Montgomery, from left, Mahbubul Alam and Tyler Siefken
do sandbell slams during 7th grade PE class at Cockrill
Middle School on Nov. 9, 2016 in McKinney, Texas.
Texas ó Follow the thuds of the sandbell slams, and youíll
find the gym at Cockrill Middle School.
kids lift the weighted bags over their heads, throwing them
onto the wooden floor. Booms like thunder echo through the
others in gym shorts and sneakers jump rope. Some squat like
theyíre sitting in a chair. And a few wince as they reach
their arms over their heads for situps.
boot camp or CrossFit. Itís called Functional Fitness ó a
new Texas Education Agency-approved strength and conditioning
exercise curriculum from Austin-based GenerationFit.
you know anything about middle school PE, it can be about whoís
athletic and whoís not athletic," said Melanie Magee,
senior director of curriculum and instruction for McKinney ISD.
"This is all about not having that be the focus. Itís
about your body. Yourself. How do you build that lifelong
habit of keeping yourself fit?"
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ISD is one of 12 districts in the state ó and the only one
in North Texas ó currently offering the program. That
statewide number is expected to almost double next year.
local districts have called to ask about the program, said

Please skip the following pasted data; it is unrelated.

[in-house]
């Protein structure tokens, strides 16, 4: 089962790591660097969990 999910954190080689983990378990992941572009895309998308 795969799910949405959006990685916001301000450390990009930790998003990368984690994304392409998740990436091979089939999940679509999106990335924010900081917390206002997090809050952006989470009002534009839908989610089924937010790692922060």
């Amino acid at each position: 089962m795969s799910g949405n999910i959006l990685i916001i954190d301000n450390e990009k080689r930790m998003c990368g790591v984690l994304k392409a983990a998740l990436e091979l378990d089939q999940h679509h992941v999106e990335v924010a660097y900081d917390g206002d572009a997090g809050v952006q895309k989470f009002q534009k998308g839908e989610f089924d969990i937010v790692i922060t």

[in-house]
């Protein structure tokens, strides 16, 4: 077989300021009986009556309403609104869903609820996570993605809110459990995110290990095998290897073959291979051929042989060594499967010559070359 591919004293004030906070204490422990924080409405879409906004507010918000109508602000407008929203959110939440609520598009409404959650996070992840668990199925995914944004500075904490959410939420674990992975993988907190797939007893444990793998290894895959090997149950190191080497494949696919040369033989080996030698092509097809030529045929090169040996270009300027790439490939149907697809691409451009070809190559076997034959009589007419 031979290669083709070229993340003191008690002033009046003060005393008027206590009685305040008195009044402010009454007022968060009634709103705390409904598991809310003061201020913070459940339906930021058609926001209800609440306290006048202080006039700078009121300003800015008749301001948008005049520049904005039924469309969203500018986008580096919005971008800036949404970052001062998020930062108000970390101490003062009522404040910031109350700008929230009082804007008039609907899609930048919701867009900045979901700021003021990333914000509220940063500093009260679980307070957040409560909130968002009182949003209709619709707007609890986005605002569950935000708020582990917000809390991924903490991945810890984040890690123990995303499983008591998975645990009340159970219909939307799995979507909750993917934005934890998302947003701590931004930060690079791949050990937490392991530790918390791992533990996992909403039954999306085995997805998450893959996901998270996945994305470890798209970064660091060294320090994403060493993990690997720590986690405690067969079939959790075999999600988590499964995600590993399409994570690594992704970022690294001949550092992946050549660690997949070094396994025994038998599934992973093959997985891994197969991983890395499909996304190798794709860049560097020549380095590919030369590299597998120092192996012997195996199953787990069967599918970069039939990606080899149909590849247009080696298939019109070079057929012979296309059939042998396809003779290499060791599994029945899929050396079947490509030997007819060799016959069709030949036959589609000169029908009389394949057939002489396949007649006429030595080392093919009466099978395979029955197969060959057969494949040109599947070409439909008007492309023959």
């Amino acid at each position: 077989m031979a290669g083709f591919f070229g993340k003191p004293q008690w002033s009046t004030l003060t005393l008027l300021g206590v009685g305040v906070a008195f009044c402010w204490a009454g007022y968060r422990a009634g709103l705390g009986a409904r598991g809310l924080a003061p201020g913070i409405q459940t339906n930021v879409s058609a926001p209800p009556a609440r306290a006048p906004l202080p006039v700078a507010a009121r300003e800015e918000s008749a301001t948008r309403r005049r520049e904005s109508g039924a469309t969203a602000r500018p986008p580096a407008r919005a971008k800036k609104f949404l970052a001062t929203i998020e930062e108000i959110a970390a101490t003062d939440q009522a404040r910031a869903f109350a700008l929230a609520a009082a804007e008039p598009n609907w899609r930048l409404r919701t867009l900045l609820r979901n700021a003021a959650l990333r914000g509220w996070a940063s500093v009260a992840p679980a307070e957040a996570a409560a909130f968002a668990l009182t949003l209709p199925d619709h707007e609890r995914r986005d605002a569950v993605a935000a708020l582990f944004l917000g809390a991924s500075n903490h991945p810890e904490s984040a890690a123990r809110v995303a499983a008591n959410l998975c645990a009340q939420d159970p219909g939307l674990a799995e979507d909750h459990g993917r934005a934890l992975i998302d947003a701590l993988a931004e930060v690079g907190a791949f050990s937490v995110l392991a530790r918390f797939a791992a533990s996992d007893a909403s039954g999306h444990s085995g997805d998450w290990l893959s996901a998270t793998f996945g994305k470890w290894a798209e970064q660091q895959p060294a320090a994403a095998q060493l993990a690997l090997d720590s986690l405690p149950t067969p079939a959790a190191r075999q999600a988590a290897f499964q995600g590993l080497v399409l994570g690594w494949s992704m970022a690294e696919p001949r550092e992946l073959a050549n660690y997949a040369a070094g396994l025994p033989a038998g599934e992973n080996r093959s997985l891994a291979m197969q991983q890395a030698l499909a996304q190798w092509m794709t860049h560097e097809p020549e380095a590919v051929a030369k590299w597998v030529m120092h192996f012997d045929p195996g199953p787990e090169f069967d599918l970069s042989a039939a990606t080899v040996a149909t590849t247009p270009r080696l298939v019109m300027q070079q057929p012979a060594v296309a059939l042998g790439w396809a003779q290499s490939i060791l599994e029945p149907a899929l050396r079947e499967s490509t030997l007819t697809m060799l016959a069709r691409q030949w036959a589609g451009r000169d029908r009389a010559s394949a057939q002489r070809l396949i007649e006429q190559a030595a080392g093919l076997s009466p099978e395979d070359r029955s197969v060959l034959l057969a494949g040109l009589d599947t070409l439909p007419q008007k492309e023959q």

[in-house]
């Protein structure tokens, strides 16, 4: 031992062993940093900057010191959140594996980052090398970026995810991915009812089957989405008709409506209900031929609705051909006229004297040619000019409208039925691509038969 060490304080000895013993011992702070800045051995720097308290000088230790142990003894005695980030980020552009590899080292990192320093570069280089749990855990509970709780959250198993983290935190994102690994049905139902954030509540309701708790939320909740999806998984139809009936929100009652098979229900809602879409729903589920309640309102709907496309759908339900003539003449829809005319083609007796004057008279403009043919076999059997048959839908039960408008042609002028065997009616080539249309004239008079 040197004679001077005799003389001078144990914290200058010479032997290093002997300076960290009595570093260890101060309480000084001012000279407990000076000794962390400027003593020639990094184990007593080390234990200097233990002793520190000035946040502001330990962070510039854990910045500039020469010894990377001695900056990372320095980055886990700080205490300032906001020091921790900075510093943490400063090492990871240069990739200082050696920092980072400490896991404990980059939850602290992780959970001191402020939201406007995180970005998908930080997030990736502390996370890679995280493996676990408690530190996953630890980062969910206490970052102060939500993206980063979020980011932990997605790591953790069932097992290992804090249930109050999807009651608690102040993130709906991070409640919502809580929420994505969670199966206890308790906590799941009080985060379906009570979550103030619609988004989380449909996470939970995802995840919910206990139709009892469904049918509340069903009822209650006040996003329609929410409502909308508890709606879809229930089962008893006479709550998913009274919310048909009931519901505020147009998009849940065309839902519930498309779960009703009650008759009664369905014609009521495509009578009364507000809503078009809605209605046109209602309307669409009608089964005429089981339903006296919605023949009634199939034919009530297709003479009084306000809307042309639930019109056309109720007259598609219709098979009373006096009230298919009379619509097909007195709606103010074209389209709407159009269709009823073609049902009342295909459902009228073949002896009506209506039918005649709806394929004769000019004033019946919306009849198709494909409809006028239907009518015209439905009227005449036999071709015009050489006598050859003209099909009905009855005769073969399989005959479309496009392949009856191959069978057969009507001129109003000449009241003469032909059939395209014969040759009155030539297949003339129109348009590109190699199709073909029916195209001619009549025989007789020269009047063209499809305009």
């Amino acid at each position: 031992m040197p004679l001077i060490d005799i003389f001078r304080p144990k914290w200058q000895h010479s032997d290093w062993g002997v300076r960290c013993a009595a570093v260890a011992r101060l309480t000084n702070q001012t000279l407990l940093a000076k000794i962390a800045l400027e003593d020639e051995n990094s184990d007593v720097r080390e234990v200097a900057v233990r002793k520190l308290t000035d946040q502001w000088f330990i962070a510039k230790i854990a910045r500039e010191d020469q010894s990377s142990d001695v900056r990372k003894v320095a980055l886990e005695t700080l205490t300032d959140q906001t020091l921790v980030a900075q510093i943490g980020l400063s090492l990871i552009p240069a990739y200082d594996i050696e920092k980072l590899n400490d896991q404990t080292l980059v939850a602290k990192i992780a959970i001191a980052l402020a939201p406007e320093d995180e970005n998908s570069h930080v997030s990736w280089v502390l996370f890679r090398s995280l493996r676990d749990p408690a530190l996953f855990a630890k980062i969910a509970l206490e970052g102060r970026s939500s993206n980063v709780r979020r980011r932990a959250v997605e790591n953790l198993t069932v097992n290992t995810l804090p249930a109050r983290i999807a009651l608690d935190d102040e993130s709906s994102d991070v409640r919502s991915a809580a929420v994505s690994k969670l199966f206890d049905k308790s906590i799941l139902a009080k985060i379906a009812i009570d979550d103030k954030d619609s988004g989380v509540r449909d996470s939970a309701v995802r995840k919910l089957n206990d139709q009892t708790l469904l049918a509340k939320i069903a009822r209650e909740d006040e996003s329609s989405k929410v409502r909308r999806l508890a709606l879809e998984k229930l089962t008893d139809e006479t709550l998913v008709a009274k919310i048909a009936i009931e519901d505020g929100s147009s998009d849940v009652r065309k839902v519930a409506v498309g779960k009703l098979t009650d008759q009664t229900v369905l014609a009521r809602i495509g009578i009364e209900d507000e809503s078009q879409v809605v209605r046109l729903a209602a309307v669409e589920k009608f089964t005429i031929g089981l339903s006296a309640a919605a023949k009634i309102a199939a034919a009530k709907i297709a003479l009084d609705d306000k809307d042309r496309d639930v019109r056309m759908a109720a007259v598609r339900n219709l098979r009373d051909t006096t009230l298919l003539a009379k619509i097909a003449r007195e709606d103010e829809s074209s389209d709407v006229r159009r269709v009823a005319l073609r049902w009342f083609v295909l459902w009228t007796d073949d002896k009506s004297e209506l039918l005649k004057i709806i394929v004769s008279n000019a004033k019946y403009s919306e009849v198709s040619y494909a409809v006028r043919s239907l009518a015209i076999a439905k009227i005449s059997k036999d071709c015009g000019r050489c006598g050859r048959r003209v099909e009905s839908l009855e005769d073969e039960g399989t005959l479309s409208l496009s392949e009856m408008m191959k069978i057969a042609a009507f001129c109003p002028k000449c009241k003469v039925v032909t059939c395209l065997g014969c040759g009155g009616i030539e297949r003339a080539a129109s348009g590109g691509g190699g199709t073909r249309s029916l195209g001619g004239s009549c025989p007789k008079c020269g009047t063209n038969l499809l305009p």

Karin Klemm, health and physical education coordinator for
McKinney ISD. She began researching Functional Fitness a
couple of years ago and spearheaded bringing it to McKinney.
McKinney ISD incorporates the program into physical education
classes two to three times per week at all its middle and high
schools. Because of interest in Functional Fitness, the
district next year plans to offer a higher-level course at
high schools for an elective credit.
notable since physical education students typically arenít
jocks. They donít meet their physical education credit
requirement scoring touchdowns or making baskets, though some
do play sports or dance outside of school.
important to have this as something that allows them to build
their physical fitness if youíre not an athlete," Klemm
five years ago, Round Rock ISD piloted the program under the
direction of Laurie Gotcher, co-owner of GenerationFit who
also owns two CrossFit gyms. Gotcher, who said she was once
overweight, began developing the curriculum after noticing
students training at her gym for external physical education
learned the kids were hungry for real fitness ó measurable,
accountable fitness," Gotcher said in a phone interview.
"And they loved what I was doing in my gyms."
functional fitness, kids donít play basketball, soccer or
tag ó though these sports are still part of their weekly
work out. We smell. We sweat," Gotcher said.
burpees, jump-rope, push-ups and walking lunges. Various
levels and modifications for each exercise let kids choose the
more of a workout, and the workout is pretty fun,"
seventh-grade student Haven Chae said. "You know that youíre
cool down in yoga positions like downward dog and childís
pose. They journal their workout times and levels in notebooks
to chronicle their progress, comparing it with their
benchmarks measured throughout the year.
means the focus is on them now. Itís not on how they toss a
bean bag to get it in the little hole or make the shot,"
Klemm said. "Itís not about athletics. Itís about how
can I improve myself."